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Wednesday, 14 February, 2001, 14:02 GMT
Q&A: Ellen MacArthur
Send Ellen your questions
Ellen MacArthur returned to a hero's welcome when she completed the Vendee Globe race.

Since arriving back on dry land, another journey has begun for the sailing star.

BBC Sport Online gave you the chance to pose your questions to Ellen.

real 14k Click here to listen to Ellen answers

Ellen spent 94 days at sea and consequently became the fastest woman to sail single-handed around the globe.

You may have followed the story online, read the newspaper reports and watched the pictures on TV.

And BBC Sport Online gave you the chance to ask her about the trials and tribulations of her trip - how she did it and why?

Listen in to see if Ellen answered your question.

real 14k Click here to listen to Ellen answers


Here is a selection of the best Q&A's

Tom from the UK asks:

Q: Who is your sailing idol and who did you want to emulate when you took up sailing?

A: I guess it was solely the single-handed sailors I read about but I didn't have an idol to be honest. I just wanted to absorb as much information as I could so I just got on with it. My goal was just being out there so there wasn't any person in particular.


Rachel from France asks:

Q: Did you ever in your wildest dreams imagine you could become such a celebrity?

A: I always dreamt of doing the Vendee, but the celebrity side of it has never really been an issue.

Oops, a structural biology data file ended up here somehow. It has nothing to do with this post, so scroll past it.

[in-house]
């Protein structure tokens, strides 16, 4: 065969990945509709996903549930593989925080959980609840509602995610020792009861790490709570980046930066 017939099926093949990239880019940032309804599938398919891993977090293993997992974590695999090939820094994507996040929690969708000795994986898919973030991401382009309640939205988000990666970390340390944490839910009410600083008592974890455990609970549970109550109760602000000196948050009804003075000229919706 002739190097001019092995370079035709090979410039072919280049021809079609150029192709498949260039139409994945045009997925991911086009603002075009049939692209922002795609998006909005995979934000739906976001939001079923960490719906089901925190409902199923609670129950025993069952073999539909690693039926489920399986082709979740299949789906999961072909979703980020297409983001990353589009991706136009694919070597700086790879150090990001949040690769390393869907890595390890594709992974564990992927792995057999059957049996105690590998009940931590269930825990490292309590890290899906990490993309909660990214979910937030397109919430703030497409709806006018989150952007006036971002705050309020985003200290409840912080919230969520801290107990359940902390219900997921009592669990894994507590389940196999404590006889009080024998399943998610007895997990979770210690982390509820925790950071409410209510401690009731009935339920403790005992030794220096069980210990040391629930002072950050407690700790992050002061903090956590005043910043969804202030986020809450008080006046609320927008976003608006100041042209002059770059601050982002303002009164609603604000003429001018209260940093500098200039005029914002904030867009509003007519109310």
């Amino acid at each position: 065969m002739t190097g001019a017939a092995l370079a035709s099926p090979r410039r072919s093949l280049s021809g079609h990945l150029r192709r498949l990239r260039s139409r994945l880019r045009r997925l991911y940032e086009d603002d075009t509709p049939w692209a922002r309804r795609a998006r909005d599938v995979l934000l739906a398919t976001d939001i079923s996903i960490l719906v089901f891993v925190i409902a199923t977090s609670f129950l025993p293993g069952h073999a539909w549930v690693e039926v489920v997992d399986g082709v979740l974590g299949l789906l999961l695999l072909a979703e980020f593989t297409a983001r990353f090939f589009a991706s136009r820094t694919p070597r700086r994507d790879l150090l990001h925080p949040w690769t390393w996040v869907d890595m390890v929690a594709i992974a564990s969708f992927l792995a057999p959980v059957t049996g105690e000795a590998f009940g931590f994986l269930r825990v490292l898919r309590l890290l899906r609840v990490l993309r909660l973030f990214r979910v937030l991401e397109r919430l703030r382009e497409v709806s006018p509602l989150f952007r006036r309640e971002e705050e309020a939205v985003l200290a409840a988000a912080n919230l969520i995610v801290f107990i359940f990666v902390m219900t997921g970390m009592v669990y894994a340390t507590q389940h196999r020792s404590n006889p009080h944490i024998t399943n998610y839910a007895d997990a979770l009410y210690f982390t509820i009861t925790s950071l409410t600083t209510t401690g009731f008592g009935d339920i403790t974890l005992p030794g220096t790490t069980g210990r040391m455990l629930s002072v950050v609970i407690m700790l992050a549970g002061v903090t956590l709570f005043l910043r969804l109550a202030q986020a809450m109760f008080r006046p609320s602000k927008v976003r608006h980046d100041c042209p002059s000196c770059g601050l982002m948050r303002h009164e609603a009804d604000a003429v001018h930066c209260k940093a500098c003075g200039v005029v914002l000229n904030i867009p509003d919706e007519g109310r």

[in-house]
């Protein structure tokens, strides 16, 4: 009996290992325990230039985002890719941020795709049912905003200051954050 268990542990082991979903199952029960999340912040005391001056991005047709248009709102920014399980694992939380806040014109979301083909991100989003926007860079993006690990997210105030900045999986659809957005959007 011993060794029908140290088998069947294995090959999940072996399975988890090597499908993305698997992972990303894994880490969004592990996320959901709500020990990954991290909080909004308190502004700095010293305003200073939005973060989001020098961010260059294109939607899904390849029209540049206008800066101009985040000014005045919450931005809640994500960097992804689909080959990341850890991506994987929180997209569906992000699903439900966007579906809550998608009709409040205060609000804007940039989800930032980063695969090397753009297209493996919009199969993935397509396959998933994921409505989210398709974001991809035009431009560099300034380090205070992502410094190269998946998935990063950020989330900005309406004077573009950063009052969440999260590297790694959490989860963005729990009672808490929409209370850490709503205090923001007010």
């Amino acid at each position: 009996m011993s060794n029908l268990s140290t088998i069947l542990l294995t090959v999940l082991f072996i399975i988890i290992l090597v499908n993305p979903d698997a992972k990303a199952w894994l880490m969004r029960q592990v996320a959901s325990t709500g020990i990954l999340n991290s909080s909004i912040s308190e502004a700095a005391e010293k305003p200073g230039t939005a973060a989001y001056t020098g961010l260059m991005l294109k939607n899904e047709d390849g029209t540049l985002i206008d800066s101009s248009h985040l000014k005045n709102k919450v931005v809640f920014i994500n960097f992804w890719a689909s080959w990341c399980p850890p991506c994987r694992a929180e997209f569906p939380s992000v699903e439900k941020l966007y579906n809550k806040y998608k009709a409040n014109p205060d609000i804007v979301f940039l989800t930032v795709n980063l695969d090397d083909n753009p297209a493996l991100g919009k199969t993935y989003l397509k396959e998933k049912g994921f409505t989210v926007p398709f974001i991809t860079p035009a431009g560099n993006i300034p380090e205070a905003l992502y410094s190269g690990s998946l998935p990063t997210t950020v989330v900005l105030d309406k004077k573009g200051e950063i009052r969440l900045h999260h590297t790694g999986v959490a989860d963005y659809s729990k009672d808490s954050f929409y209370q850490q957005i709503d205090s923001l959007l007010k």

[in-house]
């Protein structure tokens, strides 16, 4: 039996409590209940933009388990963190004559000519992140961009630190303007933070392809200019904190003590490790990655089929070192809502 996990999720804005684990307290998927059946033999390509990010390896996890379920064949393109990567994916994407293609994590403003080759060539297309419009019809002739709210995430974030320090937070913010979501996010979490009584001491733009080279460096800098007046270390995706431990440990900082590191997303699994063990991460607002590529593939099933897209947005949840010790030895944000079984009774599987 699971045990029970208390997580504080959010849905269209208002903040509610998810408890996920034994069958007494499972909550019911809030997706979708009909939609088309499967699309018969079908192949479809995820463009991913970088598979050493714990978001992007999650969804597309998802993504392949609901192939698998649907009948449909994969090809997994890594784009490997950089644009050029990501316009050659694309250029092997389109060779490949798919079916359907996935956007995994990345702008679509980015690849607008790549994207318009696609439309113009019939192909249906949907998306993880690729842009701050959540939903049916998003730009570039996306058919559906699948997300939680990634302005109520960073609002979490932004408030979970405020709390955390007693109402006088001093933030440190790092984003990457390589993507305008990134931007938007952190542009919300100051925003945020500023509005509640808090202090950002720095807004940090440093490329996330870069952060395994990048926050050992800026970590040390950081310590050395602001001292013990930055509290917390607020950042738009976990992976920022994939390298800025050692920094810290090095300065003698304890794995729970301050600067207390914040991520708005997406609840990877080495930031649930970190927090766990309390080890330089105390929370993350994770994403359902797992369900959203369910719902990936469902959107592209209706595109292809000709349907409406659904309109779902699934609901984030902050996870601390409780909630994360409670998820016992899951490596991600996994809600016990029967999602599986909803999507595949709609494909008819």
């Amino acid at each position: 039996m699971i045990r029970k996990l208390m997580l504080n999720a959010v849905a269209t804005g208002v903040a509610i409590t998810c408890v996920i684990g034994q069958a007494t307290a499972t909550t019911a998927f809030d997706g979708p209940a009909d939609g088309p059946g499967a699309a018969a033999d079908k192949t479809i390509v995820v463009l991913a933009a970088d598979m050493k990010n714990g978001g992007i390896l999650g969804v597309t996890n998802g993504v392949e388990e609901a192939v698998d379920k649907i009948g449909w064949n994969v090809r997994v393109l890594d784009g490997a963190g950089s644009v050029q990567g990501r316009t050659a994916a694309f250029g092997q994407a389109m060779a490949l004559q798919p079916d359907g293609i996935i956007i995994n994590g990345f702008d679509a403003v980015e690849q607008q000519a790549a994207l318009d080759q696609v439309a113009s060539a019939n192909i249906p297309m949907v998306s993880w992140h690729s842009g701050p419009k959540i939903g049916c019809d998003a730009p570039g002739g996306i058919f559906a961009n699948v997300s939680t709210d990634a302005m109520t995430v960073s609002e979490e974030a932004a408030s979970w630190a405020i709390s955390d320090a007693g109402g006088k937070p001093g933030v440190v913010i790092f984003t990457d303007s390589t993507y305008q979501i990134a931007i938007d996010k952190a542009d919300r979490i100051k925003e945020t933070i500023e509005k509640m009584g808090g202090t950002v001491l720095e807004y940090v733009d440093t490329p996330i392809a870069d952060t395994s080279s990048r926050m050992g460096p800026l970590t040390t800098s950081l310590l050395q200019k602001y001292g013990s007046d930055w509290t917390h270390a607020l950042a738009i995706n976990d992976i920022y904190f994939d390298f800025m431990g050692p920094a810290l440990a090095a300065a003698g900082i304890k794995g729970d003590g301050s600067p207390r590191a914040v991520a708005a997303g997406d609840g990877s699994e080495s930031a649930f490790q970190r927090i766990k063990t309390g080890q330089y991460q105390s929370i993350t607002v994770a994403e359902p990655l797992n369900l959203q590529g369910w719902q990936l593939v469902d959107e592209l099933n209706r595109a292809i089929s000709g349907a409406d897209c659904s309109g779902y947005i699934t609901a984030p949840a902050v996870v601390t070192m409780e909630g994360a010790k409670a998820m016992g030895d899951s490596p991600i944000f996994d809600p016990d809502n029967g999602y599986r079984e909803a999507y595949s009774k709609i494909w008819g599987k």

Adam Morris from Leicester asks:

Q: If you were to compete in the race again and finished third, would you see it as a disappointment?

A: Any person who completes the Vendee Globe is a winner and anyone who crosses that finish line must be far from disappointed. It's an amazing achievement to sail single-handed non-stop around the world, regardless of the fact it's a race. And I still firmly believe that.


Christian Andrade from Brazil asks:

Q: How do you actually sleep on the yacht?

A: Sleeping is done in sections of 10, 20, 40 and 70 minutes for me. I sleep about 25 per cent in the day and 75 per cent through the night. Coming home from a race like the Vendee is far from a normal sleep pattern - it's really hard to switch off. It's going to take a long time before life's anything like normal.


Mike Cassidy in France asks:

Q: I was impressed by your standard of French when you took part in a live interview after the race. Where did you learn to become so fluent?

A: I started to learn French in 1997 when I worked in a boatyard with guys who didn't speak any English, so I had to learn the language.


J S Ball from the UK asks:

Q: You say you will be sailing again in July. What do you think it will be like sharing Kingfisher with a crew?

A: It will be fantastic to share her but it will be difficult to be in a little world where things aren't as they were in the Vendee. I've sailed her now for six months and most of that's been on my own. Everything's organised and you do thing in a certain order and to suddenly have that broken with people there will be hard. But I'm sure I'll get use to it and the pressures will be far less as well.


Karen Parsons from Swindon asks:

Q: Did you get chance to truly relax and enjoy the race.

A: You passionately enjoy great parts of the race but sometimes you don't even realise it. It's quite strange when you pass the islands in the southern ocean as your stress levels are very high. Obviously you're near land and you need to get away from them and into a good breeze. But actually seeing them is fantastic - it's a mixture of fear pleasure and stress really for most of the race.


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See also:

11 Feb 01 |  Vendee Globe
MacArthur re-writes sailing history
09 Feb 01 |  Vendee Globe
Vendee Globe: The full story
11 Feb 01 |  Vendee Globe
Edwards lauds MacArthur's efforts
10 Feb 01 |  Vendee Globe
Desjoyeaux wins Vendee race
10 Feb 01 |  Other Sports
PM praises MacArthur
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